Liang Mao is an assistant professor in the Department of Geology in the College of Liberal Arts and Sciences. Liang's research aims to offer better understanding on the human-disease system with geospatial science approaches and technologies.
Areas of Expertise (3)
Agent-Based Modeling and Simulation
Geospatial Network Analysis
Spatial Accessibility and Disparities
Agent-based Modeling to Evaluate Human–Environment Interactions in Community Flood Risk MitigationRisk Analysis
Yu Han, et. al
This article deals with household-level flood risk mitigation. We present an agent-based modeling framework to simulate the mechanism of natural hazard and human interactions, to allow evaluation of community flood risk and to predict various adaptation outcomes. The framework considers each household as an autonomous, yet socially connected, agent. A Beta–Bernoulli Bayesian learning model is first applied to measure changes of agents’ risk perceptions in response to stochastic storm surges.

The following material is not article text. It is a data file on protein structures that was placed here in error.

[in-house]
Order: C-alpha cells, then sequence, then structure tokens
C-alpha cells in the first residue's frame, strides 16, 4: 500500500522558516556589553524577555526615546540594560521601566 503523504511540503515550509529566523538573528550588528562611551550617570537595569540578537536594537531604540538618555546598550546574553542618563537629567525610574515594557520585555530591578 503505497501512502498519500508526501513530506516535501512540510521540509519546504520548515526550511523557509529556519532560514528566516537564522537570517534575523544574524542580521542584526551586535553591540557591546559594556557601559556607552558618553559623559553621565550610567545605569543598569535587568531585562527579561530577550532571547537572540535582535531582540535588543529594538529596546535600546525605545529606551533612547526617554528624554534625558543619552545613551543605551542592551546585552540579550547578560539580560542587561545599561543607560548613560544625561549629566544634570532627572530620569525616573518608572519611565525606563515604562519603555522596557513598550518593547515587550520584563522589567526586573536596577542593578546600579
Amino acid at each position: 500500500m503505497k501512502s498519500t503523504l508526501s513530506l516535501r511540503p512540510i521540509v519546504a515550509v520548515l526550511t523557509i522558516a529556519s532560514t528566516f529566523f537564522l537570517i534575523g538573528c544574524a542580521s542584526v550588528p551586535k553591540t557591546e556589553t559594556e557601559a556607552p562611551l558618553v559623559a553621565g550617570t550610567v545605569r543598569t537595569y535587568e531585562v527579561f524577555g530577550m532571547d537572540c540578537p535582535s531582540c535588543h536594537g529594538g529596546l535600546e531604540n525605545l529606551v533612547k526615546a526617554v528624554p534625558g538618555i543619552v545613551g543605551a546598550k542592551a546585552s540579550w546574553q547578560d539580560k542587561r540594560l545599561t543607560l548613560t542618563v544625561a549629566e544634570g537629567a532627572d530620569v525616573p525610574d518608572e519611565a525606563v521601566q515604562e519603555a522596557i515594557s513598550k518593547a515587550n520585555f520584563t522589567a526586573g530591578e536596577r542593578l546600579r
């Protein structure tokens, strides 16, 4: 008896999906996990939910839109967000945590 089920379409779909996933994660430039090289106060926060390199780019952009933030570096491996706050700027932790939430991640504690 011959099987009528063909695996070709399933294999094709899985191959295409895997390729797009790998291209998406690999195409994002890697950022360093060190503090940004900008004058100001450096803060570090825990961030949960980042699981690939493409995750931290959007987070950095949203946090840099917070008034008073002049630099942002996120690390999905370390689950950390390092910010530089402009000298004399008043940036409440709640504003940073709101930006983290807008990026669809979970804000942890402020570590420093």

A data driven agent-based model that recommends non-pharmaceutical interventions to suppress Coronavirus disease 2019 resurgence in megacitiesJournal of The Royal Society Interface
Ling Yin, et. al
Before herd immunity against Coronavirus disease 2019 (COVID-19) is achieved by mass vaccination, science-based guidelines for non-pharmaceutical interventions are urgently needed to reopen megacities. This study integrated massive mobile phone tracking records, census data and building characteristics into a spatially explicit agent-based model to simulate COVID-19 spread among 11.2 million individuals living in Shenzhen City, China.
Determinants of travel mode choice for seeking healthcare: A comparison between elderly and non-elderly patientsJournal of Transport Geography
Fangye Du, et. al
People's travel mode choices can vary significantly by age group due to different influencing factors, but relevant research on health-related travel is scarce. In this study, we explored and compared the determinants of travel mode choice for healthcare-seeking non-elderly and elderly patients in Beijing, China. A multinomial logit model was used to analyze data from a recent healthcare-seeking behavior survey.
Internet of people enabled framework for evaluating performance loss and resilience of urban critical infrastructuresSafety Science
Faxi Yuan, et. al
Critical infrastructures (CIs) such as road networks play a critical role in transporting affected people to hospitals and shelters during disasters. Timely evaluation of road networks’ performance loss and resilience enables emergency management agencies (EMAs) to make quick and optimized decisions on resource allocation to critical road segments and bridges.